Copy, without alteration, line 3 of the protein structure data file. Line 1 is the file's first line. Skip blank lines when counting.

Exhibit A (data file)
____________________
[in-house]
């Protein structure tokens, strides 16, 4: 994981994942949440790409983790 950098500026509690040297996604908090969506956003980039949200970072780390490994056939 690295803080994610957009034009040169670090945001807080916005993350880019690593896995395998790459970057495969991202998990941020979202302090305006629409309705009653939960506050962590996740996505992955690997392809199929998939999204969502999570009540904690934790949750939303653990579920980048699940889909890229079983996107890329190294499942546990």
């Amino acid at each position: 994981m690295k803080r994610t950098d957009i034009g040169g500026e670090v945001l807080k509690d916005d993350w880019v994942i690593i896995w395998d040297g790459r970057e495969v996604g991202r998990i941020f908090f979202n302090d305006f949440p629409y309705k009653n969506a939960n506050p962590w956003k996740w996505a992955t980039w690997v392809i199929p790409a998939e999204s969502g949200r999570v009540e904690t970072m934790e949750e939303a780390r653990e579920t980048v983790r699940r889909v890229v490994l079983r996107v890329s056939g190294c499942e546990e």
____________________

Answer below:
């Amino acid at each position: 994981m690295k803080r994610t950098d957009i034009g040169g500026e670090v945001l807080k509690d916005d993350w880019v994942i690593i896995w395998d040297g790459r970057e495969v996604g991202r998990i941020f908090f979202n302090d305006f949440p629409y309705k009653n969506a939960n506050p962590w956003k996740w996505a992955t980039w690997v392809i199929p790409a998939e999204s969502g949200r999570v009540e904690t970072m934790e949750e939303a780390r653990e579920t980048v983790r699940r889909v890229v490994l079983r996107v890329s056939g190294c499942e546990e």